Why Social Media is Important or Not...

At the beginning of January my twitter account was hacked. Not just hacked, but royally f'd by some Portuguese jerk that changed the profile, name, picture and LANGUAGE. It was horrible. Beyond horrible. He changed the handle to @vaginatron horrible.
I felt like my identity had been stolen and as far as my twitter identity went, I guess it had been. I couldn't tweet, people couldn't tweet to me and I could see anyone's tweets.
Twitter took a week to fix it and by then my account felt dirty and disgusting and I started over.
Here's the thing about starting over. I had 5,000 followers. I was following 3,000 and all of that was gone. Poof.
A YEAR of building that account- GONE, with a stolen password. Gone by some jerk who just felt like ruining my day because he could. Gone by some ass that couldn't be more creative than to come up with the handle @vaginatron.
I was upset, but not for the reasons you might think. Over the last year, I have become friends with a lot of awesome tweeps and all of them were out of my life- like that. Gone. It was sad, I felt like I had lost my life-line. The way I dealt with the loneliness and stress of being a writer. (If you are a writer you know there is a lot of loneliness and stress). I had no way to contact them, except to look them all back up and well, that was insane to even think about.
I was NOT upset that I lost my "platform". See that's how twitter started for me and I think most writers- we're told we need a platform- a way to let people know about our books. In an instant I had lost 5,000 possible people who could buy my books, but that wasn't upset me, what upset me was I missed my friends. I missed the bloggers and readers and writers and authors, who over the past year became my friends.
Being a debut author has been a definite learning curve and there is a lot of information about what you SHOULD do.
You need: A Facebook, A blog, a twitter, a pinterest, a Tumblr. You need to post to all of these a lot, but not too much. You need to get followers, a lot, but not too much. You need to talk about your book, a lot, but not too much.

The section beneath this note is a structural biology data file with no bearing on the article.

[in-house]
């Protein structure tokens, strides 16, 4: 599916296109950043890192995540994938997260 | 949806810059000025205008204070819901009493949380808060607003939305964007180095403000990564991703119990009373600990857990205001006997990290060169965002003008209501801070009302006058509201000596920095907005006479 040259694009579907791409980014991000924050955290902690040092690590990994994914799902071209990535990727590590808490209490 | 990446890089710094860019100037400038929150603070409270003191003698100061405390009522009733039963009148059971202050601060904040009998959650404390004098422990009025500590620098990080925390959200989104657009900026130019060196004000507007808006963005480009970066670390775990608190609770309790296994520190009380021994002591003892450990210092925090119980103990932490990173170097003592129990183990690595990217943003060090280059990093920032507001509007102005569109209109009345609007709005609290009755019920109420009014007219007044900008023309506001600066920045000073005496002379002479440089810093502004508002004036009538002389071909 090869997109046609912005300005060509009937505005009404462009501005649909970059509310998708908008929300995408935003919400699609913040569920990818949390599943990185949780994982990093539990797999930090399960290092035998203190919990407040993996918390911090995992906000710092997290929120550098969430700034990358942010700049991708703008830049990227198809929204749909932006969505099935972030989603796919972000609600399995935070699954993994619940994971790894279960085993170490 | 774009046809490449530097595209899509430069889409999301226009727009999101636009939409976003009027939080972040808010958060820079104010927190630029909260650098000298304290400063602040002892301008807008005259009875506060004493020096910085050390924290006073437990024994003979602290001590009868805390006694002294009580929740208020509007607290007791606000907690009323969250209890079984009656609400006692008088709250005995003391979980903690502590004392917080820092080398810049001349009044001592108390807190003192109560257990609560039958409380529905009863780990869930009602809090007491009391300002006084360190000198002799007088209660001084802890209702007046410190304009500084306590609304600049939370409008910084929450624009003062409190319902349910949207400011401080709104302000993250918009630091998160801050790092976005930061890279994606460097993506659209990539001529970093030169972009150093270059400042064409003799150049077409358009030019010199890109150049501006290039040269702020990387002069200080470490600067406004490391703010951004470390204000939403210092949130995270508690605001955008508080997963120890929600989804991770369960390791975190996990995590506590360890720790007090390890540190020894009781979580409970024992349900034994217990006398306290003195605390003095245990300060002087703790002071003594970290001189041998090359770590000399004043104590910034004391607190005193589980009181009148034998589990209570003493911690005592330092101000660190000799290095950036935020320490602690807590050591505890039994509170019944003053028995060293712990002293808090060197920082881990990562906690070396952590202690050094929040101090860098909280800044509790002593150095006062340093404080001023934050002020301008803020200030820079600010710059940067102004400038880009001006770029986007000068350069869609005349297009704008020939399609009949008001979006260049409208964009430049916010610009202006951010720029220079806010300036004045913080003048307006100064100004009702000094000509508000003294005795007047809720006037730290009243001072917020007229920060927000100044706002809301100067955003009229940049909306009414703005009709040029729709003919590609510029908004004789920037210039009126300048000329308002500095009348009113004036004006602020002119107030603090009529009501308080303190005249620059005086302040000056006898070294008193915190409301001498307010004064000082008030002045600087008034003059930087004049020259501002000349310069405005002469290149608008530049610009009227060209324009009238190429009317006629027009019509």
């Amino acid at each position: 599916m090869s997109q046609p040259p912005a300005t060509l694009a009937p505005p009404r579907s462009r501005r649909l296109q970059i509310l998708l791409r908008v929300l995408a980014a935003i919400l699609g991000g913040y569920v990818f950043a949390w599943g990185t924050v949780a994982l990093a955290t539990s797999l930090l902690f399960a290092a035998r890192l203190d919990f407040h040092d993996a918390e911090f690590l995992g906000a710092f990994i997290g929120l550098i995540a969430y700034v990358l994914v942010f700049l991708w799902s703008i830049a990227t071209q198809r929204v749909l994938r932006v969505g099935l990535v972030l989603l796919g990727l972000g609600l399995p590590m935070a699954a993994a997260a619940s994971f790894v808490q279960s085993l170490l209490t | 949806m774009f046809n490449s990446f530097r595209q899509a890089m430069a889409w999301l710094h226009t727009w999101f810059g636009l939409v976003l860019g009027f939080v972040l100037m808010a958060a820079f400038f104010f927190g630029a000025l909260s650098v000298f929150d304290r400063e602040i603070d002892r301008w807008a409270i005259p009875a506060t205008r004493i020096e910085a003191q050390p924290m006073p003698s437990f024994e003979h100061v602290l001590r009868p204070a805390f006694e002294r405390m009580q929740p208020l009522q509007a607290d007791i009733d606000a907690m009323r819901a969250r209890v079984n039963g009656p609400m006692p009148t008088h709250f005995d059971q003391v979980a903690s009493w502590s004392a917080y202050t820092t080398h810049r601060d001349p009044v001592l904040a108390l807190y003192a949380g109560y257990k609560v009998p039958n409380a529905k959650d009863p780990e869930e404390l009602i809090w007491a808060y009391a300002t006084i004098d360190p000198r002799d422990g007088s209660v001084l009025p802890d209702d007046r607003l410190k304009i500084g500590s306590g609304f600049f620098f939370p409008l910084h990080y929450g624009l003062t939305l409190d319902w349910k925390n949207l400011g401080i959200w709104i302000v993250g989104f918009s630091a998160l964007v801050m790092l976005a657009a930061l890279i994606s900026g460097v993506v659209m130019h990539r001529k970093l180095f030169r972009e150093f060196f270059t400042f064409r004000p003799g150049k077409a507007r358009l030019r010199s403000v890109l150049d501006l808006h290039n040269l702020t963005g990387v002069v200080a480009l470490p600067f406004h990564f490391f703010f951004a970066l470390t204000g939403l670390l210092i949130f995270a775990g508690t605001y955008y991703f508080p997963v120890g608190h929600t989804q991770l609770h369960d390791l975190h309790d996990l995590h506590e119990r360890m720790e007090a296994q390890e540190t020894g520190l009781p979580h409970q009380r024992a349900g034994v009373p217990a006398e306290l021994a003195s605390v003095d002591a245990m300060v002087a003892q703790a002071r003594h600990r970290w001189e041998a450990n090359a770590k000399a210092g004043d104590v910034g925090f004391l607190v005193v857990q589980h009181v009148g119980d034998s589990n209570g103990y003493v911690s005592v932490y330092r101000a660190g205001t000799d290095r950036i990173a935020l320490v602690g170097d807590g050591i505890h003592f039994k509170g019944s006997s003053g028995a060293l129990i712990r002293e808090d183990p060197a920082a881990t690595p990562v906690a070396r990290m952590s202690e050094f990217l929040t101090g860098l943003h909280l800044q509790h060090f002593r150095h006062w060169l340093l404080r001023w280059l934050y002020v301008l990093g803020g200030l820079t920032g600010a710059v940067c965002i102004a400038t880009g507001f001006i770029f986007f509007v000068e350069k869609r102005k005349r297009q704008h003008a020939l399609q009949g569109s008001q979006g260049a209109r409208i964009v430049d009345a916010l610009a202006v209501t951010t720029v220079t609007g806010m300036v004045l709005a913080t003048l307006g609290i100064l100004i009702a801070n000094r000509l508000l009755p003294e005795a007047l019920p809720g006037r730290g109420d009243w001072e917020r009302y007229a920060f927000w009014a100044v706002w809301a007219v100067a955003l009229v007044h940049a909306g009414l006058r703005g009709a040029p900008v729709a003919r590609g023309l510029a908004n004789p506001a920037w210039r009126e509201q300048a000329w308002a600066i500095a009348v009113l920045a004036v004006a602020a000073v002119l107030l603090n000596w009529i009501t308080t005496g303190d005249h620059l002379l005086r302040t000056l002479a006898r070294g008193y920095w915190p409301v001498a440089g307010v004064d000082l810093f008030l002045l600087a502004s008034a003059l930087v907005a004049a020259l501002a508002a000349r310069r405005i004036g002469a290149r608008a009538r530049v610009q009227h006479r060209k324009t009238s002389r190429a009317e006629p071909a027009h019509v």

I was doing all of this. I was following the rules, but none of that matters when there are people out there who feel like they can take that stuff away from you for fun.
None of that matters when a password can take your whole cyber-life away.
So, I started over. It was scary as hell, but also amazing. AMAZING- almost 1,000 tweeps followed me again within a week. People are still re-finding me and I have faith that people will continue to.
When I first started on twitter I was so focused on the AMOUNT of my followers, but what I've learned through this is that numbers don't matter. People do. Friends I've made and readers I've touched have found me again. They are who matters.
So when people tell you to get a social media platform, they are right.

About the "social" part.

If you want to follow me on twitter, I'm @LisaBurstein


  1. I'm following, Lisa! I know exactly what you mean about getting to know your bookish followers. There are some amazing bloggers / readers out there...

  2. What a freaking nightmare. That is horrible. Special place in hell and all that.

  3. That's awful that that jerk hacked your Twitter account. I bet he did that to other people. I wonder how he'd feel if someone did that to him.
    The only social networking site I'm on is Blogger, but I do appreciate it because of all the people I've "met". I look forward to reading their posts, because it's like sitting down and talking with friends.

  4. So sorry that happened, Lisa. I'm glad your friends are finding you again!

  5. Wow, that's horrible! I had issues with my website getting hacked and finally switched hosting companies. I'm glad I found you!


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